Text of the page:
Massachusetts jewelry store under fire after 'take a knee' billboard backfires
A jewelry store in Massachusetts has come under fire after their billboard showing a man proposing to a woman on the football field was called racist.
The billboard advertising Garieri Jewelers in Sturbridge, Mass., reads: “If you’re going to take a knee this season, please have a ring in your hand!” The billboard, which was located on Route 20 in Charlton, was set up on Saturday.
Scott Garieri, the owner of the store, said the advertisement was meant to be “attention-getting” and was a “play on words” regarding NFL players kneeling during the national anthem. Former San Francisco 49ers quarterback Colin Kaepernick started kneeling during the national anthem to protest police brutality, racial inequality and other issues. President Trump has been a vocal critic of the protests.
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"It was intended to be attention-getting," Garieri told Boston 25 News.
“The way that the football season was, everyone had a thing about taking the knee,” he told the Washington Post.
He said the reactions to the billboard were at first positive until one driver, traveling down Route 20, took a picture of it and posted it on Facebook, calling it racist.
"Someone saw it, pulled in off Route 20 and took a picture of it and then went off about how racist it is," Garieri told Boston 25 News. "Then they started attacking us, they wanted to come in and vomit on the [jewelry] cases, they were going to urinate on our sidewalks."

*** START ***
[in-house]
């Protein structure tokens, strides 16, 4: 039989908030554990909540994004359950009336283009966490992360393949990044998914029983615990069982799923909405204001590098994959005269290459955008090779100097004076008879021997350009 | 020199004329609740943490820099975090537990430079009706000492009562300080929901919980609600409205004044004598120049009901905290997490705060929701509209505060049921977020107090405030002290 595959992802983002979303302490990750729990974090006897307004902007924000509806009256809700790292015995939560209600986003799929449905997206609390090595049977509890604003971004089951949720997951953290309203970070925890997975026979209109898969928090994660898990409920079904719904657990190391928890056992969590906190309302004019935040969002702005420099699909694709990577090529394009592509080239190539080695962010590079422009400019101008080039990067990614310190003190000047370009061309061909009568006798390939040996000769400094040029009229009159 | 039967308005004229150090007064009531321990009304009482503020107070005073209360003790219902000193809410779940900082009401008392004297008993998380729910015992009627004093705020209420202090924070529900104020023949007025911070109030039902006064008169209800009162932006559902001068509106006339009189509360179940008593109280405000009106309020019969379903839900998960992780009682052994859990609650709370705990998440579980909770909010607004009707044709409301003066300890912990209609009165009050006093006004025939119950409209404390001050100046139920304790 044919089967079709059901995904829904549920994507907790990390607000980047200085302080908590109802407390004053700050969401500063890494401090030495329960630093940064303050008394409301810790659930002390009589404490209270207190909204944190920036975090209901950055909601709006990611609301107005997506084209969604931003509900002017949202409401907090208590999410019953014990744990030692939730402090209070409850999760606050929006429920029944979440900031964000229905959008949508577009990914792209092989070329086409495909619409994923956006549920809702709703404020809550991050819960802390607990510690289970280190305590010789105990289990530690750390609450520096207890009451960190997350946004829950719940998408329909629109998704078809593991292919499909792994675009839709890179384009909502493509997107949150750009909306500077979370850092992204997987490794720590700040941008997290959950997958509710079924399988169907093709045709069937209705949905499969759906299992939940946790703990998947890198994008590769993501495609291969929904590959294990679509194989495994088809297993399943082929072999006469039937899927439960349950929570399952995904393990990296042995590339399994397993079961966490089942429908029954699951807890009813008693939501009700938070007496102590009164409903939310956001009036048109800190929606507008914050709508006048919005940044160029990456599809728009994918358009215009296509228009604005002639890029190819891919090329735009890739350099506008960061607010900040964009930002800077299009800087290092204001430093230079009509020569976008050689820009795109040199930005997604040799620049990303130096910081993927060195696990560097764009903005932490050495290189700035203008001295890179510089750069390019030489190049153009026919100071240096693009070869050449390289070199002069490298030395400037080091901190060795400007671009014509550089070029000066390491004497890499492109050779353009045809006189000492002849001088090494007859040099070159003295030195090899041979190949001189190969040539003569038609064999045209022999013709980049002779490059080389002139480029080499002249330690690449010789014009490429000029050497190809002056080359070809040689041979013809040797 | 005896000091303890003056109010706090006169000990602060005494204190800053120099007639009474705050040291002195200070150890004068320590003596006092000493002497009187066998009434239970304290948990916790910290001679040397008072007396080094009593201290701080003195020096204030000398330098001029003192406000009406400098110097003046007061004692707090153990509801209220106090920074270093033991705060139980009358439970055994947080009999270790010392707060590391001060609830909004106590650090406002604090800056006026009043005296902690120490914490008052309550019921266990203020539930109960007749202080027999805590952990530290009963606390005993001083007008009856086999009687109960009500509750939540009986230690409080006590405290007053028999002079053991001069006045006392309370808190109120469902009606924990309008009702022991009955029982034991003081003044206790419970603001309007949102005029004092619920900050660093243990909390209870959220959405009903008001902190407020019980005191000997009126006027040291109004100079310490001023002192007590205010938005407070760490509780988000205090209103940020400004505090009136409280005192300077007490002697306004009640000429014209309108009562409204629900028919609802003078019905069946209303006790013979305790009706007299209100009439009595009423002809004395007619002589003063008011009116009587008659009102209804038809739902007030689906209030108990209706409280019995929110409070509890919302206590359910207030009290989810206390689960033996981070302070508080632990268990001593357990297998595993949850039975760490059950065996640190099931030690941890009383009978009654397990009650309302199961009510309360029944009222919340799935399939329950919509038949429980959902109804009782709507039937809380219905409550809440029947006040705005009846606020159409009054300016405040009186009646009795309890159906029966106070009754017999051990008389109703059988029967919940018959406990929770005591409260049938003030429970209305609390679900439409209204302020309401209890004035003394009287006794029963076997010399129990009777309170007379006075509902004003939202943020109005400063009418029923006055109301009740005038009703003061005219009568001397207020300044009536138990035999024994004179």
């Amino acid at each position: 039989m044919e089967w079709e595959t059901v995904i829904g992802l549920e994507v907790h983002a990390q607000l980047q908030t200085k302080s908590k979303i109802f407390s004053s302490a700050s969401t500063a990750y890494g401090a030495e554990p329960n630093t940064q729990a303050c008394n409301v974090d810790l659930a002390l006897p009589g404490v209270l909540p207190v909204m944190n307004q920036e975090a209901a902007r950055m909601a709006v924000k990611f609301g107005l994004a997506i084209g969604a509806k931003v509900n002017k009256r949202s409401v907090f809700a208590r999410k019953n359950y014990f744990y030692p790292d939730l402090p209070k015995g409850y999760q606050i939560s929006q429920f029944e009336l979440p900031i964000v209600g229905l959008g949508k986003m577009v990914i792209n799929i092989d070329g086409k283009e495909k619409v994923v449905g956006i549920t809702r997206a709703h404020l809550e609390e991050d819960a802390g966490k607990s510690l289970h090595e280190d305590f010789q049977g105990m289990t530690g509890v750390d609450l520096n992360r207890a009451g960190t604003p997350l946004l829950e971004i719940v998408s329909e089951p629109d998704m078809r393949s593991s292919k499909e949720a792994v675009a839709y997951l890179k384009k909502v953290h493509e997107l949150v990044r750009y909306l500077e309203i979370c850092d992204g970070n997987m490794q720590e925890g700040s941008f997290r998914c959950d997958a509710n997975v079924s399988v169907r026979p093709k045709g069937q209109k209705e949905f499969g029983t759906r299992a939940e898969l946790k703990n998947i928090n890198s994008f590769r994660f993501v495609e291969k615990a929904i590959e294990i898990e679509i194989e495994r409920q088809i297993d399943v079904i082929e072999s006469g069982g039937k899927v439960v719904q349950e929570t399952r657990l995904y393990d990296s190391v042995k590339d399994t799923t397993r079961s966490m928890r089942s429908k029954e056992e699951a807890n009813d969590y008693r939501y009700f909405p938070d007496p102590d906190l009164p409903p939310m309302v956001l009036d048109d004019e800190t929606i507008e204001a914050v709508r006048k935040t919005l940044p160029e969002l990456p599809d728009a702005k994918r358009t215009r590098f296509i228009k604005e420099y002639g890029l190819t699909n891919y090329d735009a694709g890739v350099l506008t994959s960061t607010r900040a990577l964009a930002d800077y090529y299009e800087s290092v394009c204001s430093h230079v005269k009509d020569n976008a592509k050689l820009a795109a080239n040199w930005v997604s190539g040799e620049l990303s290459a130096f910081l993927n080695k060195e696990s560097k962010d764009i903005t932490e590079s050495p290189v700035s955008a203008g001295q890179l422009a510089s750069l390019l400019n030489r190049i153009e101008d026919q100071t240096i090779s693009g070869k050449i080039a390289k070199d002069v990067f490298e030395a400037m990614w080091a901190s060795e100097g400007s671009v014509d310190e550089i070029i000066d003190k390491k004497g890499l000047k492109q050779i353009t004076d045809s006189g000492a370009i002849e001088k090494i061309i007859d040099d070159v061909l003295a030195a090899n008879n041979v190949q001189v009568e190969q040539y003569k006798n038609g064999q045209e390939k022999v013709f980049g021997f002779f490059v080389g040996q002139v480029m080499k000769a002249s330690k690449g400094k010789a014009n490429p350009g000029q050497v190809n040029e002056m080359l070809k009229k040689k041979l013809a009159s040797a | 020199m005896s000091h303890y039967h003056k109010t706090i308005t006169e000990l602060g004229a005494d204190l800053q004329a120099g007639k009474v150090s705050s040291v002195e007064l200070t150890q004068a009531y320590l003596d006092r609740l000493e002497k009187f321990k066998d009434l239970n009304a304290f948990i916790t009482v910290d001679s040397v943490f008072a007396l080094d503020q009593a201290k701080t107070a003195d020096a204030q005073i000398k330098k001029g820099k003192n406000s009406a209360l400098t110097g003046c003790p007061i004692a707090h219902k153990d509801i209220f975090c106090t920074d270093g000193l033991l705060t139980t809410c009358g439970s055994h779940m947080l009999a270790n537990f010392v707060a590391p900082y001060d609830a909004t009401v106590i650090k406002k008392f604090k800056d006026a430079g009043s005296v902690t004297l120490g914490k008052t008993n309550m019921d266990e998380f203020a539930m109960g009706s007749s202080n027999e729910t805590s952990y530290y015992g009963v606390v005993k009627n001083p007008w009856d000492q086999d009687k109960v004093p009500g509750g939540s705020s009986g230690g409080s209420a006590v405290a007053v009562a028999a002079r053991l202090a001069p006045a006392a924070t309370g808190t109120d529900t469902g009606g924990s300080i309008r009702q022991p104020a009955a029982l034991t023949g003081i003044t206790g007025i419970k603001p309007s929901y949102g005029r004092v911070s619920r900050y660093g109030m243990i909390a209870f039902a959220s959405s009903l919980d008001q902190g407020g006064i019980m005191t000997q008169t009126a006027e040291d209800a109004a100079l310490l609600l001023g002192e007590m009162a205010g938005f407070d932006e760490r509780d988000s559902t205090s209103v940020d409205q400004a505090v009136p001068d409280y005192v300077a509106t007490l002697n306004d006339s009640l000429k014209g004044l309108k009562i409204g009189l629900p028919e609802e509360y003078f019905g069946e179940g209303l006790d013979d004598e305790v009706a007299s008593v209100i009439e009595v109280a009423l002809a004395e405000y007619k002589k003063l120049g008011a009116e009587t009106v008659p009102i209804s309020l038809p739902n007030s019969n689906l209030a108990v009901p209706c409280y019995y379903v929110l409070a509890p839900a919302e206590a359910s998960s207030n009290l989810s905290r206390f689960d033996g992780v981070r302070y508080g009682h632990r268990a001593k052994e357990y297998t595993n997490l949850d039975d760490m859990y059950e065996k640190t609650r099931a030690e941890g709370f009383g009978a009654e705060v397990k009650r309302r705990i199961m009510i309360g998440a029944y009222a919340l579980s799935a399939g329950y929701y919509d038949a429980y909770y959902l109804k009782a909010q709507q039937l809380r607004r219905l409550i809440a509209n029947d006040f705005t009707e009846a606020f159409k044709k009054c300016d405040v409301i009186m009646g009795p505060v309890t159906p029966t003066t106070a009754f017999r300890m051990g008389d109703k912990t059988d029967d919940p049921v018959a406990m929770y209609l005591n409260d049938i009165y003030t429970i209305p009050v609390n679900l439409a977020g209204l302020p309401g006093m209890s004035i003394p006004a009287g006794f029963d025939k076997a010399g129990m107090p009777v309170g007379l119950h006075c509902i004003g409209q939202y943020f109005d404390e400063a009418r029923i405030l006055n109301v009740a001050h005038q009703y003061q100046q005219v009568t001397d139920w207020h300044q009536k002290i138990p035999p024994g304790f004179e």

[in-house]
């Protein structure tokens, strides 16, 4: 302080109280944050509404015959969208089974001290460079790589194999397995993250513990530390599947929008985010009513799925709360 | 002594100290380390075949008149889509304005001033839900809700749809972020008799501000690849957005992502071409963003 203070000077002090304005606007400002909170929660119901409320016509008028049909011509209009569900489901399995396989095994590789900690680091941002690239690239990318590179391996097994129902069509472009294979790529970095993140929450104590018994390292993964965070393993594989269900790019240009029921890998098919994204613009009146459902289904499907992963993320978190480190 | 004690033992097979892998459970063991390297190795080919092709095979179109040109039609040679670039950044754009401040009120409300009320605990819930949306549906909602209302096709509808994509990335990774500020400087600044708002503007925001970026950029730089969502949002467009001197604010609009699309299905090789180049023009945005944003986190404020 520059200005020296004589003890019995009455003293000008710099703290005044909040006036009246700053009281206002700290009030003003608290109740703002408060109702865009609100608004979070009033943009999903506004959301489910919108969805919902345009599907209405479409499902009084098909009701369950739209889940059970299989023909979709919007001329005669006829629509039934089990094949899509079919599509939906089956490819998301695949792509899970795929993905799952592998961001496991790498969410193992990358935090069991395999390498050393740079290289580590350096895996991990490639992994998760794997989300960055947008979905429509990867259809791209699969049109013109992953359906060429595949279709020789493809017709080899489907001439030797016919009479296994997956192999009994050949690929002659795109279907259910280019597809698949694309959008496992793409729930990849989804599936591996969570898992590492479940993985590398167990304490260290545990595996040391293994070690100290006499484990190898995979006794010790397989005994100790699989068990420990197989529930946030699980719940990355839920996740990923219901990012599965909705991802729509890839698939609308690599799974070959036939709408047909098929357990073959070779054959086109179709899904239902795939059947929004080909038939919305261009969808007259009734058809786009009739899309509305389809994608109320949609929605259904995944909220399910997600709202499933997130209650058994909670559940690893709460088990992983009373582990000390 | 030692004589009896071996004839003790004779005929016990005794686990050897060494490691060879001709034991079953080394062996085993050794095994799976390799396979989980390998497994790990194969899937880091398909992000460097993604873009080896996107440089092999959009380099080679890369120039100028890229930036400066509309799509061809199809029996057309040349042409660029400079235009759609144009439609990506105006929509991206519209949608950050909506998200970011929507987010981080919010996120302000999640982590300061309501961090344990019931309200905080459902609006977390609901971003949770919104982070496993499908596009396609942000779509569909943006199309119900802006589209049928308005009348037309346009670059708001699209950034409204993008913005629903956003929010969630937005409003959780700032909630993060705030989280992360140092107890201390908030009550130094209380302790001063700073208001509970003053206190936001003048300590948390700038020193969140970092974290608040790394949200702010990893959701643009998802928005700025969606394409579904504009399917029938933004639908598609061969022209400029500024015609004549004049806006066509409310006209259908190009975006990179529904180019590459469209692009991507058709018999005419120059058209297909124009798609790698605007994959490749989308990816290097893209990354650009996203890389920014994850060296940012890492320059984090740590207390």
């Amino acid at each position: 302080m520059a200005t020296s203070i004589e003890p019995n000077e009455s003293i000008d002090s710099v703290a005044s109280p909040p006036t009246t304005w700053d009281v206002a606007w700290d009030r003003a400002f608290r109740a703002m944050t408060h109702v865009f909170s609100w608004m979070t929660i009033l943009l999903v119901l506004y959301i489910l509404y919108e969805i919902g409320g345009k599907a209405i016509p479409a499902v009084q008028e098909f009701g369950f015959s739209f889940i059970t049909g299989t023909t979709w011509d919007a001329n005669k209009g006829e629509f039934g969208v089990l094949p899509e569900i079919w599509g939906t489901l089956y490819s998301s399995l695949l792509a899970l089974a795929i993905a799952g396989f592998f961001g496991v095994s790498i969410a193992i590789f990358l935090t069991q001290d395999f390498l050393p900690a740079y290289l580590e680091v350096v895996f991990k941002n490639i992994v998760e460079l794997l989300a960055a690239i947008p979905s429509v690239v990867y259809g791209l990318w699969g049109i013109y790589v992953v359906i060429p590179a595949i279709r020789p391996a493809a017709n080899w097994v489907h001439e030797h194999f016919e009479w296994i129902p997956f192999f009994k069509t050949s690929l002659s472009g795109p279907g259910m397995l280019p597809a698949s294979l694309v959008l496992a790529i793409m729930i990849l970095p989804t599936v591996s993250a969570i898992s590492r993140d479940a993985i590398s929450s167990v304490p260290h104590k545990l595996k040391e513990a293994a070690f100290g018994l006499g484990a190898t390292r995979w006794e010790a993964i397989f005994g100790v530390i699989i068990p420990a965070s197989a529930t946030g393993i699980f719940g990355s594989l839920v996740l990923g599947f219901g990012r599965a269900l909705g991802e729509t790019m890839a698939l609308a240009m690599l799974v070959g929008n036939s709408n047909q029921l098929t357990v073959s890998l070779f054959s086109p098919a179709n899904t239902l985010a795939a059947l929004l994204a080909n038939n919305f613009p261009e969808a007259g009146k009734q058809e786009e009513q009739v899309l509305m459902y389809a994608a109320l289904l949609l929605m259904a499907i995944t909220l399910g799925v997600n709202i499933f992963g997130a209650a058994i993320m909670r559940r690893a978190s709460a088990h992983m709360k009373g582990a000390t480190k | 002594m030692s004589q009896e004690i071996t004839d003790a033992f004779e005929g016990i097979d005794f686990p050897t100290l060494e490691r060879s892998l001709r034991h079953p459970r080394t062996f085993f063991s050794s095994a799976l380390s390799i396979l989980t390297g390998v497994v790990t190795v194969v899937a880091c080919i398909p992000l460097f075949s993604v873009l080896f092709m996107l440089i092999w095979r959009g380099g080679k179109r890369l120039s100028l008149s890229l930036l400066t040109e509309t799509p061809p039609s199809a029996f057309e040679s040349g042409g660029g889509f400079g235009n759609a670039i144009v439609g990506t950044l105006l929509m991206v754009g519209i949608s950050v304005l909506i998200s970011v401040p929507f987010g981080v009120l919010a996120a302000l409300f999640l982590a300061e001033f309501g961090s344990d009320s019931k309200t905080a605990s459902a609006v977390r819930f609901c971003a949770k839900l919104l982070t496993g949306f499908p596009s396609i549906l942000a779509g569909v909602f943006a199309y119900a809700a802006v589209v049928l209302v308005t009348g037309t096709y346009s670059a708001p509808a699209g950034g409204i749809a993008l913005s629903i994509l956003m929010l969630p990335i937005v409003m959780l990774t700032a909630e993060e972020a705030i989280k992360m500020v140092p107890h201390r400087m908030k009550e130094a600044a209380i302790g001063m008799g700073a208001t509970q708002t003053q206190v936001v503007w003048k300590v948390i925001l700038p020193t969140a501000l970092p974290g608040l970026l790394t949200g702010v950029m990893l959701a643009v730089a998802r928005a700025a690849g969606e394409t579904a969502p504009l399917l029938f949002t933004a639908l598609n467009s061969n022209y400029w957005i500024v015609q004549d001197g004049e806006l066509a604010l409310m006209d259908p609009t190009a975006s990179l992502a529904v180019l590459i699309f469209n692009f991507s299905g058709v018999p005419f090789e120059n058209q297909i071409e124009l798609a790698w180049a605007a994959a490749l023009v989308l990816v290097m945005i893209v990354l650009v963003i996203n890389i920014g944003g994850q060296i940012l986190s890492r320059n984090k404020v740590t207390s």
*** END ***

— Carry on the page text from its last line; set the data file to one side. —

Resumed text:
Comments flooded into social media including one that said Garieri’s daughter, Alexandria, who manages the store, should kill herself.
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“That’s when it started to get out of hand,” Garieri said.
“We want to sell engagement rings. We’re selling love, not hate,” Alexandria Garieri told the Washington Post. “We were never wanting to be offensive, it was always meant to be satirical.”
The controversial ad by Nike featuring Kaepernick aired just a few days after the billboard was put up.
"I'm a firm believer in respecting the country, respecting the flag, respecting the national anthem," Garieri said.
Garieri said the billboard was staying up despite the backlash.
"It wasn't meant to be racist, business is business," he said.